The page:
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four days and three nights every year for the rest of your life. >> that mix of god and greed ends up derailing them and ends up leading them to breaking the very rules that they're preaching about. >> television evangelist jim bakker has stepped down as the head of the praise the lord or ptl ministry. >> bakker's resignation came because of a sexual encounter seven years ago. >> jessica hahn is to be paid monthly as long as she keeps quiet about the incident. >> it turns out jim bakker has been paying off this secretary, and that shakes the evangelical world. >> the evidence seems to indicate that effort and money have been expended to cover moral failure. >> if jim bakker paid jessica hahn hush money, quote/unquote, what else has he been doing with the ptl money? >> do you worry about the investigation? >> not at all. history will prove the bakkers were honest people. >> we interrupt this program for a special report.
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>> jim bakker, the defrocked head of the ptl ministry, has been found guilty on all 24 counts of fraud and conspiracy by a jury in charlotte, north carolina. >> bakker kept selling lifetime partnerships at heritage usa, even though he knew they were oversold. for example, the heritage grand hotel could only accommodate 25,000 partnerships but 65,000 were sold. and for the lower-priced bunk house partnerships, about 7,000 were sold for a building that had only eight rooms. >> estelle sent jim and bakker's ptl club was sent $15 a year. she thought the donations would help her and ease the pain of her husband. >> i have made billionaires out of those people when i don't even have enough to live on. >> bakker could be sentenced to 120 years in prison and fined over $5 million. >> i would say i feel sad, but encouraged in god. >> tammy bakker said she can best describe her feelings in song. ♪ on christ the solid rock i stand ♪
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this is it guys. you ready? to have epix? absolutely. woooo! you'd laugh. oh, ow. [ chuckles ] you'd cry. look, look, look, look, look, look, look,. maybe even laugh while crying. what the fertilizer? sounds pretty great, right? riiiiiiiiiiiiiiiight! just say, "add epix" and it can all be yours. it's easy to upgrade. and you don't want to miss out on everything epix. . today, we travel to the lone star state to visit tycoon, entrepreneur t. boone pickens,
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the highest paid ceo in the country. even here, wall street is in charge. wall street being a parrot, green as in money. he reigns over an entry foyer that runs the entire length of the house. and at the end of that foyer, we find this morning boone pickens. good morning, sir, how are you? >> good morning, harry. >> why don't we go ahead and head into the trophy room, if you don't mind. >> sure. >> t. boone pickens was a texas oilman who became the original corporate raider. he would buy a bunch of stock in a company, talk about how the executives needed to be tossed out, and make a play to take over the company. >> the company is only 1/20th the size of phillips, buys 5.8% of the stock privately. now pickens lets it be known that he wants to buy another 15% from the shareholders and thus gain a seat on the corporate board. >> there's one thing i want to put in place is that stockholders own companies and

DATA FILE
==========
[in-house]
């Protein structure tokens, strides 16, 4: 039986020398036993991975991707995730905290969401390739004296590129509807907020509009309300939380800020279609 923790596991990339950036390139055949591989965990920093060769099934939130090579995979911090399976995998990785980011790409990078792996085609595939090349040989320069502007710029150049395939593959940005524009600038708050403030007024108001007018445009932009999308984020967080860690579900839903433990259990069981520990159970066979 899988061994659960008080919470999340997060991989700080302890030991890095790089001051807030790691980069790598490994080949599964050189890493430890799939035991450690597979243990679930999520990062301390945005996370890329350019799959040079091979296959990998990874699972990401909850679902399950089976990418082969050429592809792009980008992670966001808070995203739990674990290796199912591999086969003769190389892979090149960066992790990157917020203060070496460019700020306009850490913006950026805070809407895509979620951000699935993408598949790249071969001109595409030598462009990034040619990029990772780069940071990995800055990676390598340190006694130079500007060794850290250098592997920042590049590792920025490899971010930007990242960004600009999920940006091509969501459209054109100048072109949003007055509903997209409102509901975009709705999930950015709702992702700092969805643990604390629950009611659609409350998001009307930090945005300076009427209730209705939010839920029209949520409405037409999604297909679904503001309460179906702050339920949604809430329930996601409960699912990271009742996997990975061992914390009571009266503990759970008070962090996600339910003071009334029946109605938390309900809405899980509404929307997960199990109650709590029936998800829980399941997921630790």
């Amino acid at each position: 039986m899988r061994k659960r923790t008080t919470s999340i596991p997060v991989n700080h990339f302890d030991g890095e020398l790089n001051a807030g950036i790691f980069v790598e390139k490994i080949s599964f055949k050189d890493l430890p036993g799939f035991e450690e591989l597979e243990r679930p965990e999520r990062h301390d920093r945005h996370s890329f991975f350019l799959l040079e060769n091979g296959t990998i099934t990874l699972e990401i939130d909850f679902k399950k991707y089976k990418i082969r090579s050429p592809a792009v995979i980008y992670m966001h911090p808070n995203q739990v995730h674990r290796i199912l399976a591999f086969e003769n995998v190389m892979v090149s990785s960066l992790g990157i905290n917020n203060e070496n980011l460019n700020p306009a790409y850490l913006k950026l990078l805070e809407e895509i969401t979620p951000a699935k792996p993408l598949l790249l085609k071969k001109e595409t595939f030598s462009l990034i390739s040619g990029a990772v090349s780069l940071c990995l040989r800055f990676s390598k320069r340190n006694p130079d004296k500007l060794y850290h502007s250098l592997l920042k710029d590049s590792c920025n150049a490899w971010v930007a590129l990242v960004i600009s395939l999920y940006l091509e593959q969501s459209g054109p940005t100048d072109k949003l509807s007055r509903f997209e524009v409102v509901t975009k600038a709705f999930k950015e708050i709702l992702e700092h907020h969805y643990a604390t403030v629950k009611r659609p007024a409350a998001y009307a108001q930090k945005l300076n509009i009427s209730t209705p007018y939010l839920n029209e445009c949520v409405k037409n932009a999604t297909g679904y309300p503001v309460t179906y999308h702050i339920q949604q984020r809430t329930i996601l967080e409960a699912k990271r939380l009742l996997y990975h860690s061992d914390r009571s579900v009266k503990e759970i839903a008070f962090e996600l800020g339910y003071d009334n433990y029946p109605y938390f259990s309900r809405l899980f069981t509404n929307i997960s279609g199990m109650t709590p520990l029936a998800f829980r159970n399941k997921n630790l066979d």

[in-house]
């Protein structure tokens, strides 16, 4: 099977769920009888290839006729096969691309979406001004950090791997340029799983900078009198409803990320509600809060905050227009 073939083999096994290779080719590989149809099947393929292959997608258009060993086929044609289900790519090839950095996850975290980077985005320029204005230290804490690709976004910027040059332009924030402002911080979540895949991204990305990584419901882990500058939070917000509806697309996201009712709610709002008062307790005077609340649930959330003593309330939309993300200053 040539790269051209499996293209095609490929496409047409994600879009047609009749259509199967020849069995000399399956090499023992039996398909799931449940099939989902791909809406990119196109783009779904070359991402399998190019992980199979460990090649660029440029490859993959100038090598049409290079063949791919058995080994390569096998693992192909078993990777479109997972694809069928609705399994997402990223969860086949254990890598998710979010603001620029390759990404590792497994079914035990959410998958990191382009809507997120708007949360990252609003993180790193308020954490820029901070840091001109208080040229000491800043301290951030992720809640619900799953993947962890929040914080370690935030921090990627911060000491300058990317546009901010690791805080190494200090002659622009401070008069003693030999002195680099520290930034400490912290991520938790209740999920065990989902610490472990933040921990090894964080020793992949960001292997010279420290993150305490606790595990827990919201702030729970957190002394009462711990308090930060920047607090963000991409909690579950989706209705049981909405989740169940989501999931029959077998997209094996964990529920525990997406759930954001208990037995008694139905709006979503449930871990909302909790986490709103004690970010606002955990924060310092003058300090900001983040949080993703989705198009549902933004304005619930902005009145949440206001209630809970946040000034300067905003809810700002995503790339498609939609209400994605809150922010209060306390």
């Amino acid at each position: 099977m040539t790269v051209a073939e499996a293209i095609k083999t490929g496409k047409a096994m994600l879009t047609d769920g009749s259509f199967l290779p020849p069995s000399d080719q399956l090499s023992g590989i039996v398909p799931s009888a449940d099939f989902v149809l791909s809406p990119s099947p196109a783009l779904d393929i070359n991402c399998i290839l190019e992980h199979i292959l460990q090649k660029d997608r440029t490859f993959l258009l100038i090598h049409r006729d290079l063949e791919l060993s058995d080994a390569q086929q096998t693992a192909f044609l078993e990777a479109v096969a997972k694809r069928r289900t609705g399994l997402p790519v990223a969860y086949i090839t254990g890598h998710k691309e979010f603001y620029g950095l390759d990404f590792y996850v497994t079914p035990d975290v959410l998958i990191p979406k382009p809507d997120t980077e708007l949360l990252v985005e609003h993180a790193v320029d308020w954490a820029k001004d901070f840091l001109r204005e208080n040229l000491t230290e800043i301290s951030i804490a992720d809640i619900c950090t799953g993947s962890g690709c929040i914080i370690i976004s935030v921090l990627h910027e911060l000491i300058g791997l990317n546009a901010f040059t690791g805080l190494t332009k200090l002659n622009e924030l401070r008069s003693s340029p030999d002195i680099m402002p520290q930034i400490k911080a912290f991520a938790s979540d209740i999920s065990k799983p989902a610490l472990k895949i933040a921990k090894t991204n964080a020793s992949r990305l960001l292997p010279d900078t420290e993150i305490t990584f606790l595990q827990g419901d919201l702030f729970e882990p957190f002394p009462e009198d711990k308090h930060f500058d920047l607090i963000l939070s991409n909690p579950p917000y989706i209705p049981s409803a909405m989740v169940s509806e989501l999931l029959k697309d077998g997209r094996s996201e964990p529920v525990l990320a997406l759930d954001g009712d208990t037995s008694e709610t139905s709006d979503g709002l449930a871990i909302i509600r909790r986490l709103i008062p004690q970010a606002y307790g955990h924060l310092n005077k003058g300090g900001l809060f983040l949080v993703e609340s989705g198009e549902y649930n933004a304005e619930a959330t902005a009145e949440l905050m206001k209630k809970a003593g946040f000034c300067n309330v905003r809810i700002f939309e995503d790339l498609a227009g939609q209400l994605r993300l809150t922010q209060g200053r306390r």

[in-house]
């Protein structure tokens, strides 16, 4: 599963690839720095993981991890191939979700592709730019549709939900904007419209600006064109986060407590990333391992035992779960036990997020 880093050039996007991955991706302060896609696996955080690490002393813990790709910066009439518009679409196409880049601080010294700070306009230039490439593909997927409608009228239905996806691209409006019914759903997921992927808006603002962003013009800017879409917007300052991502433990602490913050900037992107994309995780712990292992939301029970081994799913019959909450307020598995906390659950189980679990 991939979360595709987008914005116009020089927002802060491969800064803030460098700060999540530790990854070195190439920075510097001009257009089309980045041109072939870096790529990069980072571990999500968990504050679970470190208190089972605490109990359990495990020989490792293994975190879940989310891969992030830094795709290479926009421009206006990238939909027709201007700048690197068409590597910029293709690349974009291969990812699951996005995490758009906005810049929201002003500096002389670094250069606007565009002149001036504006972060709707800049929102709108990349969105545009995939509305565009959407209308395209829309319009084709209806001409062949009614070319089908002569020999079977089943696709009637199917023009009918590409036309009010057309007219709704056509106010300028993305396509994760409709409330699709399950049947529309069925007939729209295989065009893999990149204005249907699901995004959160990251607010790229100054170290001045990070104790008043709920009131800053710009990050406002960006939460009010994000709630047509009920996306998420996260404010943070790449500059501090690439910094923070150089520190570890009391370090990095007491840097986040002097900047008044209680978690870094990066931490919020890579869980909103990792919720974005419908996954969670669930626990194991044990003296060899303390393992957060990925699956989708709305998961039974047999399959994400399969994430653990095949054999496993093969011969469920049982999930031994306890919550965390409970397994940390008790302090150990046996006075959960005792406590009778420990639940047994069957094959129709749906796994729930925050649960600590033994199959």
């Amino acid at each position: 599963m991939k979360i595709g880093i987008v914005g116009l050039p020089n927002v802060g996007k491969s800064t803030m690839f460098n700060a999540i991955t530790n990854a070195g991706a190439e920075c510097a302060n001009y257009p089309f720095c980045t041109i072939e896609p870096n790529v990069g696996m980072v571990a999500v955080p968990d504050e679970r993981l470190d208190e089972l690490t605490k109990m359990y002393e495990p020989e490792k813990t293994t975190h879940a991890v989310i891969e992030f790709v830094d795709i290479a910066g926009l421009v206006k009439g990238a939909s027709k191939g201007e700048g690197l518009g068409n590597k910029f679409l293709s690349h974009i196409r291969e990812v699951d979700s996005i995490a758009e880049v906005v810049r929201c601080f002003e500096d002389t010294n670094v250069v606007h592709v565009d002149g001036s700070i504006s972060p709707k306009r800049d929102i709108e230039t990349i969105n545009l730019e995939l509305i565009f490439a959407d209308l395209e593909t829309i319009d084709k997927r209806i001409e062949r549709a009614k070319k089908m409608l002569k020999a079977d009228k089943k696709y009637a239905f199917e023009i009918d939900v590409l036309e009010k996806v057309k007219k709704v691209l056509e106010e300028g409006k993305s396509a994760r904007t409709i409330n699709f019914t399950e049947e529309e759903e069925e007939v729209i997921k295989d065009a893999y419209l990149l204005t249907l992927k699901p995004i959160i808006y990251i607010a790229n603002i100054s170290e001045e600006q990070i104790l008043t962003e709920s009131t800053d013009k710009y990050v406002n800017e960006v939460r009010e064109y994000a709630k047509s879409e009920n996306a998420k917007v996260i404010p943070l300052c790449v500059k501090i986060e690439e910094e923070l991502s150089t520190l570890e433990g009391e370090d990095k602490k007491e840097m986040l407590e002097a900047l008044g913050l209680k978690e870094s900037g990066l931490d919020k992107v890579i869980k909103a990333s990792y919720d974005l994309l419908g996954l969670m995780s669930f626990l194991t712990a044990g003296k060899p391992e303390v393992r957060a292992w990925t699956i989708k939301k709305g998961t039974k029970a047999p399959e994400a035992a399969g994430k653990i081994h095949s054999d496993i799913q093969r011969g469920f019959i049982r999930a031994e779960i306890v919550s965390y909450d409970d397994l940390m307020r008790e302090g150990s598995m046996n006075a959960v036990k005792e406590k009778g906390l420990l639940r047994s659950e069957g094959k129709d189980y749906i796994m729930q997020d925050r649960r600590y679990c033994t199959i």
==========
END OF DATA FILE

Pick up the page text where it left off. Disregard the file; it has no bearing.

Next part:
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management are employees. >> phillips agreed to buy back its stock from t. boone pickens to stop his takeover bid. the profit to pickens and his partners, $89 million. >> it's no secret, you've made about a half a million dollars through losing on your attempted takeovers. do you go into it anticipating the losses are still going to stand you very well? >> you never like to lose, but if you lose and make money, well, it makes it a little easier. >> i remember the guy got up and said, i have a question. he said, you're making a lot of money out of this. and i said the shareholders are, too. he said, yes, but you're a fast buck artist. fast buck artist? i said, who in the hell would want to be known as a slow buck artist? >> i see it as a free enterprise system working at its best. >> pickens was really the first major investor to realize how undervalued american companies were and what you could buy there.
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and it was his early tilt gulf, city services, at all these famous deals that brought this new reality to the attention of other investors who followed in his wake and sought to imitate what he did. >> i freely admit, i am an investor and i want to make a profit. i admit i'm not robin hood. >> it is not wrong to want a profit in capitalist america. it's fair. >> ivan boesky made a fortune buying into companies being pursued by take over artists. boesky doesn't want to run those companies. he wants to profit in the run-up from their stock prices. >> "forbes" magazine lists boesky among the 400 richest people in america. estimating his wealth at well over $200 million. >> where's my share of the profits? >> ivan boesky gave the commencement speech in 1986 at berkley and he became famous for one line in that speech. >> i urge you as a part of your mission, seek wealth. [ cheers and applause ] it's all right.
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>> a new film "wall street" used boesky's words as the basis for some of the dialogue. >> greed is good. greed is right. greed works. >> when michael douglas in the movie said "greed is good," i mean, it was a cartoon expression. but there's truth to it. there was a sense that it is okay to be greedy. it is okay to maximize your wealth. >> what i want to see above all is that this country remains a country where someone can always get rich. >> big companies gobbling up little companies. little companies gobbling up big companies. 8 years ago, there were 1,500 corporate takeovers. last year there were 4,000 involving $200 billion. >> this kind of deal is called a leveraged buyout. the company borrows the money, using its assets as collateral for the loan. in return the company issues ious. because it's so risky, those ious carry high interest rates, and they're called junk bonds.